As Covid-19 cases surge across the United States due to the delta variant, many people are considering whether to cancel their late summer travel plans. According to public health experts and epidemiologists, the decision should depend on where you're going and what circumstances are like there.
How the delta variant has impacted travel plans
According to the Transportation Security Administration, the daily number of passengers screened at airports has decreased by around 30,000 since July, the New York Times reports. However, travel advisers and hospitality companies said the recent decrease in travel bookings is still relatively small compared with the dramatic decline seen last year.
And TripActions, a travel management company, said cancelations for same-week travel have been at 26% over the last month, up from an 18% average before the delta variant increased cases across the country. However, new bookings for domestic travel have remained strong.
The airfare app Hopper has also seen a 33% increase in demand for flexible booking since July, which would allow passengers to cancel their tickets for any reason.
Separately, Scott's Cheap Flights, a travel site that notifies subscribers of airfare deals, recently surveyed its members and found that 74% said the delta variant impacted their travel plans. In addition, 35% said they were not currently booking any new trips, and 24% said they were booking only domestic trips.
"Of those who are booking new international trips, the vast majority are booking for 2022," Andrew Hickey, senior public relations manager for Scott's Cheap Flights, said. "People are also determining where they'll go based on Covid."
However, Zeta Global, a marketing technology company that tracks Americans' travel behavior, found that people's vaccination status has also affected their travel plans. For instance, while travel to Covid-19 hotpots, like Florida, has decreased among those who are vaccinated, it has increased among those who are not.
What some experts say they would do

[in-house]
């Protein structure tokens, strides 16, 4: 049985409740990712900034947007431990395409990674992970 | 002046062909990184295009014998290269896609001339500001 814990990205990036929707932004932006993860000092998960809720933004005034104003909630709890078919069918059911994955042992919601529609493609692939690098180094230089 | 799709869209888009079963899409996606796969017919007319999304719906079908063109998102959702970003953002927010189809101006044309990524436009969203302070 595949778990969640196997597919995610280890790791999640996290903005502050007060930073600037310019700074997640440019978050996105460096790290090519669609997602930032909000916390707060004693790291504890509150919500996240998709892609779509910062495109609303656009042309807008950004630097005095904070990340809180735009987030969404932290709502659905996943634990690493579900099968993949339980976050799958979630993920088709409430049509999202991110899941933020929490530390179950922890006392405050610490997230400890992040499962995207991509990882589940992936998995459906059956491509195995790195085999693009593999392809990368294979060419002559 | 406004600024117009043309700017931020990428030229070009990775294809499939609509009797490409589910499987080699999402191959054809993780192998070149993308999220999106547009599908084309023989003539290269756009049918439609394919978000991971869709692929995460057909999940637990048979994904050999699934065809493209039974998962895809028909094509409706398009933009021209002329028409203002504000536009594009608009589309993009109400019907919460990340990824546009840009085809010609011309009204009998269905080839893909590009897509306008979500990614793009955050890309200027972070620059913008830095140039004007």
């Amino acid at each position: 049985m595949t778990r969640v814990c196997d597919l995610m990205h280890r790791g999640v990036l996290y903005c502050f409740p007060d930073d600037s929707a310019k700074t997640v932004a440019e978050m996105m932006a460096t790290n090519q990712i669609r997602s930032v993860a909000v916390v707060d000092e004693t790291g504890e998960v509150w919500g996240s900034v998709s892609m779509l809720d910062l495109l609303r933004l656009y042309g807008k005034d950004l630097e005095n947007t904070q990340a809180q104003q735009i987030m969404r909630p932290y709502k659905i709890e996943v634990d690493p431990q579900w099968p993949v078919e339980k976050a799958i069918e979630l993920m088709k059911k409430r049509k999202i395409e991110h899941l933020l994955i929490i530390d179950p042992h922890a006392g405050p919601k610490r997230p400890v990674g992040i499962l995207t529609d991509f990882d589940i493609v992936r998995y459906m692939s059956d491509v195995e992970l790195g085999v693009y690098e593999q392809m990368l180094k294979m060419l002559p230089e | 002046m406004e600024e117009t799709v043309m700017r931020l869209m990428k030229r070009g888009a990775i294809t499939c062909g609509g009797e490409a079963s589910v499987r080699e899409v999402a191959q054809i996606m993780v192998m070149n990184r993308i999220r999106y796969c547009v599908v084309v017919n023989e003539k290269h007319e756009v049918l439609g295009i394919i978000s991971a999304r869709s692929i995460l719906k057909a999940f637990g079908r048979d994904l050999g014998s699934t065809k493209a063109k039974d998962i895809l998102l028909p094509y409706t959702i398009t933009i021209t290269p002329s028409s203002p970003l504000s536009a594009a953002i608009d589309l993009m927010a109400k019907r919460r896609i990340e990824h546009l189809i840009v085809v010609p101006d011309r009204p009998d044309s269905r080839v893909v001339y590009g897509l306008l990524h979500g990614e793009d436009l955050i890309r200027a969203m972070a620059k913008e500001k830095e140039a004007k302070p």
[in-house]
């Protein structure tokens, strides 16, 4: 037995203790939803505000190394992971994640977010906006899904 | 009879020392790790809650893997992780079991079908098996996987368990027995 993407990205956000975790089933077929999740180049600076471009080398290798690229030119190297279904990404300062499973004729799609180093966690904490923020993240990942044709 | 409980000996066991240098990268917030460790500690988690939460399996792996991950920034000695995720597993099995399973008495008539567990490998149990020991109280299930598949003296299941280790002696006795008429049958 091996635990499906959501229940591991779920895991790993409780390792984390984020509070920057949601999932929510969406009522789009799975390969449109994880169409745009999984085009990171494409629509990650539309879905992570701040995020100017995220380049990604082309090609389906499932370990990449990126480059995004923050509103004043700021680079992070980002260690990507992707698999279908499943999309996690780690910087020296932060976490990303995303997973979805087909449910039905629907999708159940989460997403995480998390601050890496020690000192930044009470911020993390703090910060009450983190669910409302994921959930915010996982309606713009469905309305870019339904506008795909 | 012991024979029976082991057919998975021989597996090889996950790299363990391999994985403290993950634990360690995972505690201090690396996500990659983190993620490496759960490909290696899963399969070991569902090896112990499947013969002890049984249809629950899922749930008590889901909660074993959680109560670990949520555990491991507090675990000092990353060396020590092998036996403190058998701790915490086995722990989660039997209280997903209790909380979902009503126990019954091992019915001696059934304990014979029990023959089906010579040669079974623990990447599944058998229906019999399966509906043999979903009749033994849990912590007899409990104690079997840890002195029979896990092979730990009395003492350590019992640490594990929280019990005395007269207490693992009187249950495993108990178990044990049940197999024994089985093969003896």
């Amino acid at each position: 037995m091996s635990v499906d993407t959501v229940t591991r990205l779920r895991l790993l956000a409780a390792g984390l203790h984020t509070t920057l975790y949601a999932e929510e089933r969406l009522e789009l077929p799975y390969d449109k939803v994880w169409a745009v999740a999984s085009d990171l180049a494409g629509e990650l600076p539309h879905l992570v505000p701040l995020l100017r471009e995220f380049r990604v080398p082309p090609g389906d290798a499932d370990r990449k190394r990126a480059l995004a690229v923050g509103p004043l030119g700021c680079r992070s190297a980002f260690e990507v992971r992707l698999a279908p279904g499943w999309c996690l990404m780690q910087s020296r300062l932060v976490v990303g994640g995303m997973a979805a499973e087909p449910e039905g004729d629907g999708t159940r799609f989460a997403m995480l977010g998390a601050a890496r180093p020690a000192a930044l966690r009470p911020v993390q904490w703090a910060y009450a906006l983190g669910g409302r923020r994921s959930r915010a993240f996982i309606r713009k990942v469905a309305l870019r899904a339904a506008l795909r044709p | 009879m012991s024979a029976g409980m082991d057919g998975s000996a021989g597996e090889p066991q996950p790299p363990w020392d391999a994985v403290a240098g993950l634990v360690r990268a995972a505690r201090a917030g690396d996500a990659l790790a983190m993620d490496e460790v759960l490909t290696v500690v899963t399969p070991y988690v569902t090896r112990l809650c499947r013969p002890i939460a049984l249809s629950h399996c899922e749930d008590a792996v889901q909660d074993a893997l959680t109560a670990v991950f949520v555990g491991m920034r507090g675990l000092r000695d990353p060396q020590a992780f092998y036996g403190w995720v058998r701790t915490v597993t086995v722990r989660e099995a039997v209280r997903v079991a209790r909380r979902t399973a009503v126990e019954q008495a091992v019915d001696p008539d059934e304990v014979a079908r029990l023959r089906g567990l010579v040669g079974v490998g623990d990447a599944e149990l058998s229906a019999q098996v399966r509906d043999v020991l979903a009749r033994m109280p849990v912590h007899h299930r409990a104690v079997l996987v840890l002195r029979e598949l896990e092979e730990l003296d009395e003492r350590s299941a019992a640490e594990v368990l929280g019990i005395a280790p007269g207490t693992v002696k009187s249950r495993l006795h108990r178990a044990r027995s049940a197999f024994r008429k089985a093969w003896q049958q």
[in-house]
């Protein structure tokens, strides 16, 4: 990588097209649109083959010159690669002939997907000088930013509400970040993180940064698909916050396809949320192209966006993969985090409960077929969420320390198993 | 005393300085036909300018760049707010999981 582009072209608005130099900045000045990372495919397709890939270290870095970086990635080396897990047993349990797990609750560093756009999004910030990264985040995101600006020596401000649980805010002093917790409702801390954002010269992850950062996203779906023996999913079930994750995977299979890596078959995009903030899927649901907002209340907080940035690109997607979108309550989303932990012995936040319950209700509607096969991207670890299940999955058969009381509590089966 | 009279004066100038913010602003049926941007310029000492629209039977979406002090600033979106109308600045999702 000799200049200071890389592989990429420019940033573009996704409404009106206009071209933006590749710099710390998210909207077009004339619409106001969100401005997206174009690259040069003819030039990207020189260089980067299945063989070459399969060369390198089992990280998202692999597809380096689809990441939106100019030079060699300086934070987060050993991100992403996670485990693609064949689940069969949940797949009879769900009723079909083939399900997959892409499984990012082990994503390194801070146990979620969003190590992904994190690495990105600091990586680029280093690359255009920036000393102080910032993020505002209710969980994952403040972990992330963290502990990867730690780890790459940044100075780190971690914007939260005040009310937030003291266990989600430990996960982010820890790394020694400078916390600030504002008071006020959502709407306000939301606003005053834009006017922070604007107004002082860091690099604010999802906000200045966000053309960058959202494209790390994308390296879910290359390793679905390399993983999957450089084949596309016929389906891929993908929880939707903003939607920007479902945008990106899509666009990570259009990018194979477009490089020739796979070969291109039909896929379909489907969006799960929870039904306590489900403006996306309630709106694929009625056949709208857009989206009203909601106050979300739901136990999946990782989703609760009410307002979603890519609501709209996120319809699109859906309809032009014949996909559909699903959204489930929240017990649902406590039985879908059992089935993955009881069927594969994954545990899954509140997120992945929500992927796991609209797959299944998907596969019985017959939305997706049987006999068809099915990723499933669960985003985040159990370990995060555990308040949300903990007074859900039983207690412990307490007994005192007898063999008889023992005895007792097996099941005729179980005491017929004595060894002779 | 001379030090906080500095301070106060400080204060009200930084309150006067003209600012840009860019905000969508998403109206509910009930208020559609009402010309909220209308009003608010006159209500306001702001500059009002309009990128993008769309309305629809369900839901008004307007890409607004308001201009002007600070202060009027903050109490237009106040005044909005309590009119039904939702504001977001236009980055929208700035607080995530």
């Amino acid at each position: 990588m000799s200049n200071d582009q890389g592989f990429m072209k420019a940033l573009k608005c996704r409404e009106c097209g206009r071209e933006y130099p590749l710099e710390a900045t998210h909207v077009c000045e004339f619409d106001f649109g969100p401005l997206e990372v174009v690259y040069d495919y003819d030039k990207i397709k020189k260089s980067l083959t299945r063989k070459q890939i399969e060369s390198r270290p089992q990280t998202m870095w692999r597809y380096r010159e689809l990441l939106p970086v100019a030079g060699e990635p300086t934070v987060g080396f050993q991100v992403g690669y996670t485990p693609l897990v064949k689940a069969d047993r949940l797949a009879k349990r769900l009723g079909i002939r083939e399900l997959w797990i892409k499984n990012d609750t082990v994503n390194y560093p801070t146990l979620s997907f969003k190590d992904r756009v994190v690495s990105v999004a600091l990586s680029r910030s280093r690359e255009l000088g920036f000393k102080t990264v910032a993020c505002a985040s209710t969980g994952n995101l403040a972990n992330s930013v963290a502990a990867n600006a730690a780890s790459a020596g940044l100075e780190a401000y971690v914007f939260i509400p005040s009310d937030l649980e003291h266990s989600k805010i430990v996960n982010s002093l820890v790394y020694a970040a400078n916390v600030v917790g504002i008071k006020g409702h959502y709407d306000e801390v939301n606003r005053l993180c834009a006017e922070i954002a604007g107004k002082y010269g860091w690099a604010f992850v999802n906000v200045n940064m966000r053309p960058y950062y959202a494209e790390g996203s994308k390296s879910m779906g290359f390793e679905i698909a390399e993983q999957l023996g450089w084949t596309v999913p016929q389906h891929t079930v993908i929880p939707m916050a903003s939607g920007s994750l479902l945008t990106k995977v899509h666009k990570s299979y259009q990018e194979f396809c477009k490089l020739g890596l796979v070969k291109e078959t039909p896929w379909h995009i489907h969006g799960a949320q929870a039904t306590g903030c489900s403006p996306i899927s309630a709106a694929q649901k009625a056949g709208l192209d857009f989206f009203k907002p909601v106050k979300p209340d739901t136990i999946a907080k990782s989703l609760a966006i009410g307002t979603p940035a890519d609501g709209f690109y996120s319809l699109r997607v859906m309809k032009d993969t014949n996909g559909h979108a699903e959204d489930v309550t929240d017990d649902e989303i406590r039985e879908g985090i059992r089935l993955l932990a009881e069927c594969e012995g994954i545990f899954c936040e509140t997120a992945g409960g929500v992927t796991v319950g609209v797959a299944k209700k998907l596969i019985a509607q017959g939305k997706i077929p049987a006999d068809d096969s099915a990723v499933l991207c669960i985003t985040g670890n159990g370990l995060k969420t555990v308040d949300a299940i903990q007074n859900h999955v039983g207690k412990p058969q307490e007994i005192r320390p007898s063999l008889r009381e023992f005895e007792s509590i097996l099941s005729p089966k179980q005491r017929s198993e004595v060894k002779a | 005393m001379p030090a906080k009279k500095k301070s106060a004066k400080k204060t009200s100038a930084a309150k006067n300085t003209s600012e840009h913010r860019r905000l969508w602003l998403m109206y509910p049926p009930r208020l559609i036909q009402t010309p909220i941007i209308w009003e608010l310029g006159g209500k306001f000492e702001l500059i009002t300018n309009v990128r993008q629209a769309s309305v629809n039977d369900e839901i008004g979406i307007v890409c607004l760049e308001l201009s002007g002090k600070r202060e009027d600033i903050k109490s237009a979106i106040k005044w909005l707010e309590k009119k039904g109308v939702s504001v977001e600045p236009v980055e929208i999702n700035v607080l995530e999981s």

STAT News spoke to 28 infectious disease experts about what they personally believe is safe to do this summer, including traveling both domestically and internationally. Overall, the experts said their decision to travel would depend on where they were going and what circumstances were like there.
When asked whether they would travel to a U.S. location experiencing a surge in Covid-19 cases or go on a nonessential international trip, the experts as a group were "slightly more" willing to travel internationally than domestically to areas with high cases, STAT News reports.
Carlos del Rio, a professor of epidemiology and global health at the Rollins School of Public Health at Emory University, lives in Atlanta but frequently travels to Miami to visit his family. "I am very careful when I travel," he said.
In addition, del Rio said that although he visited his mother, who lives in Mexico, twice during the pandemic, he would not do so "at this point," adding that he "[m]ay go later in the year."
Separately, Carl Bergstrom, an evolutionary biologist at the University of Washington, said he wouldn't travel abroad right now—but not necessarily because of Covid-19. Instead, he worried he might get stuck in another country if travel restrictions were put back in place.
Similarly, William Hanage, an epidemiologist at Harvard University's T.H. Chan School of Public Health, said he and his family vacationed at Cape Cod instead of taking a planned trip to Iceland for the same reason.
In contrast, Nahid Bhadelia, director of the Center for Emerging Infectious Diseases Policy & Research at Boston University, said she would not travel to a domestic destination with a high number of Covid-19 cases but would consider traveling internationally if the area she was going had a low transmission rate and a high vaccination rate.
Angela Rasmussen, a coronavirus virologist at the University of Saskatchewan's Vaccine and Infectious Disease Organization, said she would visit a U.S. Covid-19 hotspot but would take precautions while she was there. Regarding international travel, she said it "depends where" and that she would be masked.
And Naor Ber-Zeev, a statistical epidemiologist at Johns Hopkins Bloomberg School of Public Health said his behavior—including whether he would travel domestically or internationally—depended on the specific circumstances at a location.
"In a place where most people are unvaccinated, or otherwise at high risk, and where there is active transmission, I should act more conservatively and with greater caution, even though I am protected from disease," he said. "In a place where most people are vaccinated, and there is low transmission, one can be more permissive." (Kamin, New York Times, 8/20; Branswell, STAT News, 8/17)